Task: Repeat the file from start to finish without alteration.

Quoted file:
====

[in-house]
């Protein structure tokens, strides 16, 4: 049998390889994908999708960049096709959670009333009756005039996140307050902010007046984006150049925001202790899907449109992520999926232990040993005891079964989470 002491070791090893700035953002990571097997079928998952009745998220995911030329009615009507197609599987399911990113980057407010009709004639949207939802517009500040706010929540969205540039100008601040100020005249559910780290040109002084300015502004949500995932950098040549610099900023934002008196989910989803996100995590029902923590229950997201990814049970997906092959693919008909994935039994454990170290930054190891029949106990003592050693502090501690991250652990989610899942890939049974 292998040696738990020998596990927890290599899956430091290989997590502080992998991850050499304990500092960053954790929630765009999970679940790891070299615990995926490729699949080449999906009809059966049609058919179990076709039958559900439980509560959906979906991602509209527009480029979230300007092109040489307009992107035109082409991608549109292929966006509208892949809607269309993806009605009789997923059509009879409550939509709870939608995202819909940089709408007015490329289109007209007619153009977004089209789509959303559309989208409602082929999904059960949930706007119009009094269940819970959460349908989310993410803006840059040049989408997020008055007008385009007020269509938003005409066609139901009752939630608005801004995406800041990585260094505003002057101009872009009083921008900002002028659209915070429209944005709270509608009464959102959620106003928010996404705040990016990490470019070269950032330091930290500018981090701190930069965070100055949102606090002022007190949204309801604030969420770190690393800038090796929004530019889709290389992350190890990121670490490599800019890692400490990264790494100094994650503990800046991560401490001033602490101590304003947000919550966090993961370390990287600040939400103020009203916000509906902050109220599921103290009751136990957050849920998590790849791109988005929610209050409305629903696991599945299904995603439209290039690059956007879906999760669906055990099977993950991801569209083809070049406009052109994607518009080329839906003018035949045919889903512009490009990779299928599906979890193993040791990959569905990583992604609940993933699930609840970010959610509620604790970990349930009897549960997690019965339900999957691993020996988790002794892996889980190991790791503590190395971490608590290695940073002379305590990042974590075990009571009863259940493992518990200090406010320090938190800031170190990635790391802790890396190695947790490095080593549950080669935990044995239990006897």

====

[in-house]
């Protein structure tokens, strides 16, 4: 049998390889994908999708960049096709959670009333009756005039996140307050902010007046984006150049925001202790899907449109992520999926232990040993005891079964989470 002491070791090893700035953002990571097997079928998952009745998220995911030329009615009507197609599987399911990113980057407010009709004639949207939802517009500040706010929540969205540039100008601040100020005249559910780290040109002084300015502004949500995932950098040549610099900023934002008196989910989803996100995590029902923590229950997201990814049970997906092959693919008909994935039994454990170290930054190891029949106990003592050693502090501690991250652990989610899942890939049974 292998040696738990020998596990927890290599899956430091290989997590502080992998991850050499304990500092960053954790929630765009999970679940790891070299615990995926490729699949080449999906009809059966049609058919179990076709039958559900439980509560959906979906991602509209527009480029979230300007092109040489307009992107035109082409991608549109292929966006509208892949809607269309993806009605009789997923059509009879409550939509709870939608995202819909940089709408007015490329289109007209007619153009977004089209789509959303559309989208409602082929999904059960949930706007119009009094269940819970959460349908989310993410803006840059040049989408997020008055007008385009007020269509938003005409066609139901009752939630608005801004995406800041990585260094505003002057101009872009009083921008900002002028659209915070429209944005709270509608009464959102959620106003928010996404705040990016990490470019070269950032330091930290500018981090701190930069965070100055949102606090002022007190949204309801604030969420770190690393800038090796929004530019889709290389992350190890990121670490490599800019890692400490990264790494100094994650503990800046991560401490001033602490101590304003947000919550966090993961370390990287600040939400103020009203916000509906902050109220599921103290009751136990957050849920998590790849791109988005929610209050409305629903696991599945299904995603439209290039690059956007879906999760669906055990099977993950991801569209083809070049406009052109994607518009080329839906003018035949045919889903512009490009990779299928599906979890193993040791990959569905990583992604609940993933699930609840970010959610509620604790970990349930009897549960997690019965339900999957691993020996988790002794892996889980190991790791503590190395971490608590290695940073002379305590990042974590075990009571009863259940493992518990200090406010320090938190800031170190990635790391802790890396190695947790490095080593549950080669935990044995239990006897």